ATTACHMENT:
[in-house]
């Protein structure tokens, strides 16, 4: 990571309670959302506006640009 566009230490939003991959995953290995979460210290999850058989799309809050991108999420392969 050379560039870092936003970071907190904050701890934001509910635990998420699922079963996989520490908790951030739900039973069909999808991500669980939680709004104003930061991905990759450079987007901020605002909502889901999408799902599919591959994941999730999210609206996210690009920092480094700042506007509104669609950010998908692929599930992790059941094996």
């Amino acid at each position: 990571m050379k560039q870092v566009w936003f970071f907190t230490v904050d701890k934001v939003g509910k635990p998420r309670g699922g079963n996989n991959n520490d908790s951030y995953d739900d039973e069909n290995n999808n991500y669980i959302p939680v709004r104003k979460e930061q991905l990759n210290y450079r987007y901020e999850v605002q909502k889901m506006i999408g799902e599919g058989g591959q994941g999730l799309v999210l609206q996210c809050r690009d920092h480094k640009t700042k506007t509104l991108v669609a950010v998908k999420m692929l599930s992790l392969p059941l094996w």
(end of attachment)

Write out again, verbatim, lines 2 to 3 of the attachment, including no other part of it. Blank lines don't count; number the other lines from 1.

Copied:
């Protein structure tokens, strides 16, 4: 990571309670959302506006640009 566009230490939003991959995953290995979460210290999850058989799309809050991108999420392969 050379560039870092936003970071907190904050701890934001509910635990998420699922079963996989520490908790951030739900039973069909999808991500669980939680709004104003930061991905990759450079987007901020605002909502889901999408799902599919591959994941999730999210609206996210690009920092480094700042506007509104669609950010998908692929599930992790059941094996």
């Amino acid at each position: 990571m050379k560039q870092v566009w936003f970071f907190t230490v904050d701890k934001v939003g509910k635990p998420r309670g699922g079963n996989n991959n520490d908790s951030y995953d739900d039973e069909n290995n999808n991500y669980i959302p939680v709004r104003k979460e930061q991905l990759n210290y450079r987007y901020e999850v605002q909502k889901m506006i999408g799902e599919g058989g591959q994941g999730l799309v999210l609206q996210c809050r690009d920092h480094k640009t700042k506007t509104l991108v669609a950010v998908k999420m692929l599930s992790l392969p059941l094996w």